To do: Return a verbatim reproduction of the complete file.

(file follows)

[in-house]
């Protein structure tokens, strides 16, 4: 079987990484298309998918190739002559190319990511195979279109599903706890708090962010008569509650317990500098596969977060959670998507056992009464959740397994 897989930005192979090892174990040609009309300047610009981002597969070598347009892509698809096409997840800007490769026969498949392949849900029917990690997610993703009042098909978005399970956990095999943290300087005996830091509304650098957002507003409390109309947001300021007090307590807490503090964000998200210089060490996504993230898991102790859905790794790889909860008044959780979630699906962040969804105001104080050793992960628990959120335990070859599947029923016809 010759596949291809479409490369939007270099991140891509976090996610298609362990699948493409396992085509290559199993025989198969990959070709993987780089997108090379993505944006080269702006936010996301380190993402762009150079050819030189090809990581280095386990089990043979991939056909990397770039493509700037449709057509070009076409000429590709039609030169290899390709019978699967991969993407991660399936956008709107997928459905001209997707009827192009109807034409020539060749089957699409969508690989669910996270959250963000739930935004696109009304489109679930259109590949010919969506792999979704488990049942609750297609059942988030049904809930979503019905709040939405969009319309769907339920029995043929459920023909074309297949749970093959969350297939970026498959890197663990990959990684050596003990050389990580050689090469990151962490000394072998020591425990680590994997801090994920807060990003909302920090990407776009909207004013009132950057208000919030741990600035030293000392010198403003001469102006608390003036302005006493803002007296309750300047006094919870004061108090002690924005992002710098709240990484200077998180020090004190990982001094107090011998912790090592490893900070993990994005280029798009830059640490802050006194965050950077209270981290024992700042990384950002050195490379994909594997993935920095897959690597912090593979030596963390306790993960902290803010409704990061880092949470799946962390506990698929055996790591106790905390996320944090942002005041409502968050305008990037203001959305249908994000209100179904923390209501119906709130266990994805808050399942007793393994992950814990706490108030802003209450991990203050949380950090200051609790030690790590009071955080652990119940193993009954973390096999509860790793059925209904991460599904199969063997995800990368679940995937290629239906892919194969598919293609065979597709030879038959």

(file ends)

[in-house]
């Protein structure tokens, strides 16, 4: 079987990484298309998918190739002559190319990511195979279109599903706890708090962010008569509650317990500098596969977060959670998507056992009464959740397994 897989930005192979090892174990040609009309300047610009981002597969070598347009892509698809096409997840800007490769026969498949392949849900029917990690997610993703009042098909978005399970956990095999943290300087005996830091509304650098957002507003409390109309947001300021007090307590807490503090964000998200210089060490996504993230898991102790859905790794790889909860008044959780979630699906962040969804105001104080050793992960628990959120335990070859599947029923016809 010759596949291809479409490369939007270099991140891509976090996610298609362990699948493409396992085509290559199993025989198969990959070709993987780089997108090379993505944006080269702006936010996301380190993402762009150079050819030189090809990581280095386990089990043979991939056909990397770039493509700037449709057509070009076409000429590709039609030169290899390709019978699967991969993407991660399936956008709107997928459905001209997707009827192009109807034409020539060749089957699409969508690989669910996270959250963000739930935004696109009304489109679930259109590949010919969506792999979704488990049942609750297609059942988030049904809930979503019905709040939405969009319309769907339920029995043929459920023909074309297949749970093959969350297939970026498959890197663990990959990684050596003990050389990580050689090469990151962490000394072998020591425990680590994997801090994920807060990003909302920090990407776009909207004013009132950057208000919030741990600035030293000392010198403003001469102006608390003036302005006493803002007296309750300047006094919870004061108090002690924005992002710098709240990484200077998180020090004190990982001094107090011998912790090592490893900070993990994005280029798009830059640490802050006194965050950077209270981290024992700042990384950002050195490379994909594997993935920095897959690597912090593979030596963390306790993960902290803010409704990061880092949470799946962390506990698929055996790591106790905390996320944090942002005041409502968050305008990037203001959305249908994000209100179904923390209501119906709130266990994805808050399942007793393994992950814990706490108030802003209450991990203050949380950090200051609790030690790590009071955080652990119940193993009954973390096999509860790793059925209904991460599904199969063997995800990368679940995937290629239906892919194969598919293609065979597709030879038959």